his point and drive home the lesson- Th re a
he would teach. 1 chicken
"I have used the verses in my talks; town ;j.r
in many parts of the country, and r j who ha
j would be afraid to say how many let-1 the past
iters I have received from people who . a L ono?\
think of them afterwards and write j list of
me asking for them." j r-'ceiw
Now comes the request that the j
verses be published so they are here- j
with given. ! F. I). M
"Cooperation in nature is the title f
red, after purchasi
ompany, tc serve oil
L We have a cleai
friends in the count
I J ] ?
naraware ana iani
to sell at a big sacrif
THAT LITTLE 1
Aary had a little lamb,
Its fleece was white as snc
^nd everywhere that Mary we
The lamb was sure to go.
t followed her to school one d
And caught an awful cold
^nd Mary rubbed on Gowans?
Gowans?good as gold.
Vhat makes the lamb love Go
The eager children cried?
because Gowans cured the
The teacher he replied.
xowans, King of Externals, cures Ci
h, and all mothers should always 1
ome for .jimediate use. All druggisi
Gowan Medical Co., Coi
poem, which runs as follows: J" ]
>ne another," the snowflakes j The
iid, - I meet ii
r nestled down in their fieecy; day m'
: us here would not be felt, as
us here would quickly melt, yearhelp
you and you help me
?n what a big white drift
me another," the maple spray
its fellow leaves one day:
in would wither me here alone
efore the day is gone.
helD you and vou help me,
- . i
en what a splendid snaae I
aere'll be." J
me another," the dewdrop
ried- i i
another drop close to its side: ||g
arm south breeze might dry ||||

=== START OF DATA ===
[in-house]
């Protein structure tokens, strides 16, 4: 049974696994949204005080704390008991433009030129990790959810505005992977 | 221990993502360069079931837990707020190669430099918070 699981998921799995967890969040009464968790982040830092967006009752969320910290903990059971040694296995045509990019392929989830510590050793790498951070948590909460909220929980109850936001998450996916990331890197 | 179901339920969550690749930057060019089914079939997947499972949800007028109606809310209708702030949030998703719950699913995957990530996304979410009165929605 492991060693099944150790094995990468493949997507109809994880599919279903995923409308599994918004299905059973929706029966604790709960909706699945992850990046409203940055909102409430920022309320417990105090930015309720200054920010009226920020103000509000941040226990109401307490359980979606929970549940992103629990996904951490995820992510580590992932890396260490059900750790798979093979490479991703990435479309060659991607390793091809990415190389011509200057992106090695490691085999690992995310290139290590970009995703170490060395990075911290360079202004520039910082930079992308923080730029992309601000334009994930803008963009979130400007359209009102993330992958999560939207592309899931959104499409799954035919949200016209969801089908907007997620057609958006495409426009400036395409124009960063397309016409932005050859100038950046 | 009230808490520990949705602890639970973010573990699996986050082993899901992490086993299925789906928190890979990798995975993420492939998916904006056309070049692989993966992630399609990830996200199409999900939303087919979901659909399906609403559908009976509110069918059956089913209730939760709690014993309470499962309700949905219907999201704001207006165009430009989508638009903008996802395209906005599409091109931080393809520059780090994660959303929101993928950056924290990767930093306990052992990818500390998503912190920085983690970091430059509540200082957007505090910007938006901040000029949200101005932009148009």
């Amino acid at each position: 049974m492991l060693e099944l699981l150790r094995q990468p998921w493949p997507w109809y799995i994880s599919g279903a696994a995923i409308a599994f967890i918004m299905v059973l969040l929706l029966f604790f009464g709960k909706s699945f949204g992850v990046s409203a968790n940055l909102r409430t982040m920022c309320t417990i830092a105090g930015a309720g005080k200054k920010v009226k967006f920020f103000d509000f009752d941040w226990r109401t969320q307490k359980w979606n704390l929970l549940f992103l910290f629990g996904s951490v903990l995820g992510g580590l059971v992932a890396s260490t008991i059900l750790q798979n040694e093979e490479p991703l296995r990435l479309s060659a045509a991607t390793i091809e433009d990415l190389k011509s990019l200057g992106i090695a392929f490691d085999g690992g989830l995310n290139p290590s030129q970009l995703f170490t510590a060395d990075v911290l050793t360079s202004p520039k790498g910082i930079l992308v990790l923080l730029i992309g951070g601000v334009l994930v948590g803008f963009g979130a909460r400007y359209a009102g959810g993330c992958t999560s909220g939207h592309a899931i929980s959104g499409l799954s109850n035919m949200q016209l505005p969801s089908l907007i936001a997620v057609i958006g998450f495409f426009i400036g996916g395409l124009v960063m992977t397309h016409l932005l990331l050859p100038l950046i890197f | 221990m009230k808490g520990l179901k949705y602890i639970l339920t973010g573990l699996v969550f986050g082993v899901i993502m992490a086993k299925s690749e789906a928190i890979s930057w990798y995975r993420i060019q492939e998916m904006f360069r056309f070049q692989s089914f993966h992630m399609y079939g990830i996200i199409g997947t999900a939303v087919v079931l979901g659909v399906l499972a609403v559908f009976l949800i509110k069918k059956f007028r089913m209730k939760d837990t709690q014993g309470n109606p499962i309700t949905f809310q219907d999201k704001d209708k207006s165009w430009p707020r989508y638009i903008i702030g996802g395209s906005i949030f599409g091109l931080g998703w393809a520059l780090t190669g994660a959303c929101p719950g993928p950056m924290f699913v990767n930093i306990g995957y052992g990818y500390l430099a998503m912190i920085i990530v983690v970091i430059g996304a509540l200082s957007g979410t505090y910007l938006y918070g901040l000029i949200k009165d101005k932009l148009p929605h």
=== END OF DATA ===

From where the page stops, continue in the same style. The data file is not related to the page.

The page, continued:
le away, flj
ould bo gone cve noon today
help you and you help me fjM
j'll make a brook run to the
ne another," the grain of sand
another grain ne^r at hand,
ind might blow me over the |
>h, what would become of me.
ne, my brother, give me your
lild a mountain and there we'll J
the snowflakes grew to drifts.
lins of sand to mountains,
ves became a splendid shade, j
J ?... J ??? _ ^? f a n n f o i n c i
uewurups It'u Hit* I (junta, mo.
0LIT10N BL HOARD OF j <
HEALTH. 1 V-J
call meeting of the board of j
)f the city today, the following! ?on
was passed: Mr. 1
ved, That any one may be vac- this se<
by their family physician free borate
?e if the physician is willing to song p
.l. ? | faithful
pay 11*0111 U1P fown Uie :>iune Ci? -
ham, the public vaccinator, j novel o
re no rumors of smallpox or j ten Po
pox; it is genuine smallpox in Limber
id in the county. All persons with sp
ve not been vaccinated during numbei
five years must be vaccinated celebra
All physicians must keep a J "Fre(
?ho?t> vacoinat d in order to! opera 1
their jmy. j ruary 1
S. S. Cunningham, j pany tl
Secret'ry. j Baltim<
owtr. .VI. I).. ! Orient
Chairman. j cago.
ing the stock SB
^ * *
r mends and
i, up-to-date H
y, would say
i implements J
cold, you know,
roup, Colds, Pneumoceep
a bottle in the i
ts sell it. 25c, 50c, $1.
nrnrr] M P
MH.WW.U.HWIIII inn mil WWTlTITTWlWnBnMfWI
Meeting of Pension Board.
County Pension Board will
i the auditor's office on Saturorning,
February 22, at 11
Let all applications be in
will be the last meeting thi&
W. G. Peterson,
Dea'y Golden, who is appearing X
ison with A. G. Delaniater's elascenic
production of the new ,
>lav, "Freckles." which is a
I dramatization of the famous
t" the same name by Gene Stratrter,
author of "A Girl of the
lost" and "The Harvester,"
tecial incidental music and song
*s by Anatol Friedland, the
ted Vi-ennese composer.
kles" will be presented at the
louse on Thursday night. Feb- ^
>7, with exactly the same comlat
will appear in Philadelphia. :i||j
)re, Washington, Atlanta, Ne\V m
s Memphis, St. Louis and Chi- %|